MASTER OF NONE
- •Dev and RachelTheir arc is a feature film. I don't know if that's what was intended, but it adds up to a really poetic 85-105 min movie about a relationship. Nashville and Mornings are perfect episodes. Not to mention their outcome in the finale.
- •Positive Vs. NegativeLike Parks & Rec, the characters are flawed, but inherently good people. I like spending time with them. A lot of shows have characters that are not likable but "interesting" and I'm tired of it. This is more of a trend in cinema, but it's bleeding into television. Master of None has me excited for their evolution in Season 2 and onward. I hope we get an episode dedicated to Lena Waithe's character!
- •Dev's Parents!!!!!!
- •Cinematic TouchesThe show in general takes a cinematic approach. Like Louie and Mad Men, the misc-en-scene, music, etc. is just as important as the story. @RachelP reference Woody Allen in her list, and she's right. There are vibes of Annie Hall, Manhattan, Hannah & Her Sisters all over this show!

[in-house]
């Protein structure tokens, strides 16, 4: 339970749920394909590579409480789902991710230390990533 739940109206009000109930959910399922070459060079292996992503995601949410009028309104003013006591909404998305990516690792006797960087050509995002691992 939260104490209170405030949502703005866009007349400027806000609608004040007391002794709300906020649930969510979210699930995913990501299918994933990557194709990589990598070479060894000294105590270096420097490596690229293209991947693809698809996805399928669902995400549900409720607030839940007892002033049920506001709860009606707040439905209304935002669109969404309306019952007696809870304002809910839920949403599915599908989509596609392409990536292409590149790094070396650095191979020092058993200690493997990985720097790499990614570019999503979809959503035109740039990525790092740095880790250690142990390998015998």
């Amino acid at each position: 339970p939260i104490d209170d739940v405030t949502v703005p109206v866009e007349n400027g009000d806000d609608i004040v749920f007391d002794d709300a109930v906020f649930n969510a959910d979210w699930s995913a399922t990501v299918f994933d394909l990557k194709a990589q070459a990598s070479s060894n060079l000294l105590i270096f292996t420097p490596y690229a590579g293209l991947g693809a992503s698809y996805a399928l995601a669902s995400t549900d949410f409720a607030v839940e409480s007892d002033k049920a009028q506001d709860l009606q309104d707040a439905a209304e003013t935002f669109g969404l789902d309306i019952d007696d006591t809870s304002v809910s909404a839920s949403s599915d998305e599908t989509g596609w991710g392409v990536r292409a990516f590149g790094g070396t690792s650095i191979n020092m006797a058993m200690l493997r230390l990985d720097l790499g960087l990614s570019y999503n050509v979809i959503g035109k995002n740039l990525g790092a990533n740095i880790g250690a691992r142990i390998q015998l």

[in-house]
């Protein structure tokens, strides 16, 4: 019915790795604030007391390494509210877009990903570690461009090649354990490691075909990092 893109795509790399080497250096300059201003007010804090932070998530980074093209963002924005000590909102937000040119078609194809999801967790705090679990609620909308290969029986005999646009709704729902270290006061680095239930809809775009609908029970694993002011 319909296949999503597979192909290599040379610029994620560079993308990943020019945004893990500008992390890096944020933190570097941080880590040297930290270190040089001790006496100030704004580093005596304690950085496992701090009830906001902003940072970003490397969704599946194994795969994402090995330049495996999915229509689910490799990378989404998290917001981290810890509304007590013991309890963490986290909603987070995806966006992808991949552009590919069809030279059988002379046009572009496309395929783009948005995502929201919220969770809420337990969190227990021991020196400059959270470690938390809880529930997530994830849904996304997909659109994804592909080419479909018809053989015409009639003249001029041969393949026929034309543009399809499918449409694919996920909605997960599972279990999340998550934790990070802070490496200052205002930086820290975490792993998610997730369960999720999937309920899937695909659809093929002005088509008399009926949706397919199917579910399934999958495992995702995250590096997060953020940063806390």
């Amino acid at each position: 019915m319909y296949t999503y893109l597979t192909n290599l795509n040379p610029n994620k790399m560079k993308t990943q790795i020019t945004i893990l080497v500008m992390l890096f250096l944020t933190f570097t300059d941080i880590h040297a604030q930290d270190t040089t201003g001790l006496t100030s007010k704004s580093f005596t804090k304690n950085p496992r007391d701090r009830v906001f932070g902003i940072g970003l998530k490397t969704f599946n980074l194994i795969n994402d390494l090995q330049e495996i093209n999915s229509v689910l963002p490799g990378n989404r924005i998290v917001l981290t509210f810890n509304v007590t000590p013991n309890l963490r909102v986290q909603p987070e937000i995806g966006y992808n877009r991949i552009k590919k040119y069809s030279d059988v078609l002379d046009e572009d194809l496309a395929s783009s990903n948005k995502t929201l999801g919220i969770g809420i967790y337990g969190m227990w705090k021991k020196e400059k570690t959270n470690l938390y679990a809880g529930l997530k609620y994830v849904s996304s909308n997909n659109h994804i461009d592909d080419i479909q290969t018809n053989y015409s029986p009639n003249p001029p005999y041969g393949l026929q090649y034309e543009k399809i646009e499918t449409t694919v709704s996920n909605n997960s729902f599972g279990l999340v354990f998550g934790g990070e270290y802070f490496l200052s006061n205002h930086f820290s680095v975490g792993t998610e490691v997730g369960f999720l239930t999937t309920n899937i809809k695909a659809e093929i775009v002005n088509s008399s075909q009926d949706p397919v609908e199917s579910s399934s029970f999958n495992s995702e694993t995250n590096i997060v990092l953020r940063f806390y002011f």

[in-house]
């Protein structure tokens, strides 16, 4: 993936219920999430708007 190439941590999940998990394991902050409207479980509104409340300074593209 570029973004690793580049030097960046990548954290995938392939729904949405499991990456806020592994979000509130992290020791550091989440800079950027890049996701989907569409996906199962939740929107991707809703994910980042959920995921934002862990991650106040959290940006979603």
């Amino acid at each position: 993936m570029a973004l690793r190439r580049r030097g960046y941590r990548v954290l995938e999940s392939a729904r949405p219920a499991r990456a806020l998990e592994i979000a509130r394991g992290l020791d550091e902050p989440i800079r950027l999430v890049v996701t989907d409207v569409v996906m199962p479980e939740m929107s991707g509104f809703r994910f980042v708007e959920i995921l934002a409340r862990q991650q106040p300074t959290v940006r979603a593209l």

- •Harris WittelsThe fact that he's credited as a producer and a "story by" credit for an episode made it more emotionally impactful. The fact that he is still affecting art in such a way is amazing, and if you've followed the guy's comedy, you can see his fingerprints on certain jokes (Aziz reference the turtle briefcase line in particular, which is hysterical).
- •The IndustryThe show tackles diversity in show business in such a smart way, and it doesn't get preachy or sentimental about it.
- •GenderThe Guys Walking Home Vs. Girls Walking Home sequence could have been a viral sketch hit on its own, but expounds on it in a brilliant episode. The end result of Dev's feminist shift is handled in a great way that asks a lot of good questions.